Connecticut

COLLINSVILLE, CONNECTICUT, RETAINS ALL THE EARMARKS OF ITS 19TH-CENTURY VIGOR—AND MANY DESCENDANTS OF THE PEOPLE WHO FUELED IT

How a highly historic eighteenth- c entury Connecticut house learned to live in harmony with a twentieth-century garden that is the only surviving American design of a great British landscape architect

For 150 years a crenelated Gothic Revival castle in Connecticut has housed an art collection that was astonishing for its time—and ours

We tend to identify the first American public display of art with the post-Civil War surge of wealth called the Gilded Age. Read more >>

To the end of his life America’s most infamous traitor believed he was the hero of the Revolution

Shortly after noon on Thursday, April 20, 1775, a weary postrider swung out of the saddle at Hunt’s Tavern in New Haven, Connecticut, with an urgent message from the Massachusetts Committee of Cor- respondence. Read more >>

The little town of Lebanon, Connecticut, played a larger role in the Revolution than Williamsburg, Virginia, did. And it’s all still there.

Natives of eastern Connecticut like to say that except for Boston and Philadelphia, the village of Lebanon stands first in America in Revolutionary importance. Read more >>

Wherever you travel in this country, you have a good chance of bringing a piece of the past home with you

I drove twenty thousand miles and got just one real bargain. That was up the Hudson River on a boisterous, wind-scrubbed October day fifteen years ago. Read more >>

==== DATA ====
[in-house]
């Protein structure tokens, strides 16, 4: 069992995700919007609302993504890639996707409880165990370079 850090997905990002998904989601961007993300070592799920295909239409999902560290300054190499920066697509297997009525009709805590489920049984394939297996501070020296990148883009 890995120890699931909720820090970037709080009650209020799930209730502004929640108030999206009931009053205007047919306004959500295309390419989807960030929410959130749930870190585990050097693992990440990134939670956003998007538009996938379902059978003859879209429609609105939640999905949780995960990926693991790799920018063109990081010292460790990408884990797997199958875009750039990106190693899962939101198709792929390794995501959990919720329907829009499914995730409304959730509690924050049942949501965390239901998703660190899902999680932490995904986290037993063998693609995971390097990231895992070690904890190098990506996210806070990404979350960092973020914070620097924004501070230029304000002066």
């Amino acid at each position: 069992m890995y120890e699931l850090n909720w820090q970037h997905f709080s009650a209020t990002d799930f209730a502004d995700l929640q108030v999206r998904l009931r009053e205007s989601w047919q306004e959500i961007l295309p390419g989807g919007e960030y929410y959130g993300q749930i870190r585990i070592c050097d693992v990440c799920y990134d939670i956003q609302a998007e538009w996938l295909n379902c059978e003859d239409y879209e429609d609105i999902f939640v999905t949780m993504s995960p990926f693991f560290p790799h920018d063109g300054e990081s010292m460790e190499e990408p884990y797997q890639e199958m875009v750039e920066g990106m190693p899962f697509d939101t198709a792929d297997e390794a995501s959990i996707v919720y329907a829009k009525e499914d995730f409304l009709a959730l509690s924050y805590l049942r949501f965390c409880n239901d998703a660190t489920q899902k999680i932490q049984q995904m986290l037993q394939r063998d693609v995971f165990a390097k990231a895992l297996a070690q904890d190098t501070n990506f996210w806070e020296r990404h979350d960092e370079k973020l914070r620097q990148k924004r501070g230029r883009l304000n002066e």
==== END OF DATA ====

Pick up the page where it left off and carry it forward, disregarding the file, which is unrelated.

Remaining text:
The years the famous writer spent in their town were magic to a young boy and his sister.

A year after our arrival in Redding, Connecticut, Mark Twain came there to live. Read more >>

A Connecticut photographer’s record of life in a shipbuilding town

In the mid-nineteenth century, Mystic, Connecticut, was at once identical to all the small seafaring communities that stood on the Eastern seaboard and unique in that it turned out a greater tonnage of sturdy ships than any town of its size in America. Read more >>
The place is the fledgling community of Windsor, Connecticut: I the time, an autumn day in the year 1651. A group of local I militiamen has assembled for training exercises. They drill in their usual manner through the morning, then pause for rest and refreshment. Read more >>

In 1639 an Englishman named Lion Gardiner singled out a piece of the New World and removed his family thereto—his very own island off the Connecticut coast. And despite invasions of pirates, treasure hunters, and British soldiers, Gardiners Island has remained in the hands of that family ever since. Because of Lion’s shrewd investment his descendants have indeed been

Robert David Lion Gardiner is a large landowner on Long Island, a successful developer and an impassioned preservationist. What makes Mr. Read more >>
For most Americans who pass that way today, Bridgeport, Connecticut, is a place to get through as soon as possible. Read more >>

Fifth in a series of painting for
AMERICAN HERITAGE

One of the ghastliest incidents of the Revolution took place at Groton, Connecticut, during the last engagement of the war in the north. Read more >>
Life in a small urban community in America in the 1880’s could be exceedingly pleasant, particularly if one was a leading citizen with the means to enjoy it. Read more >>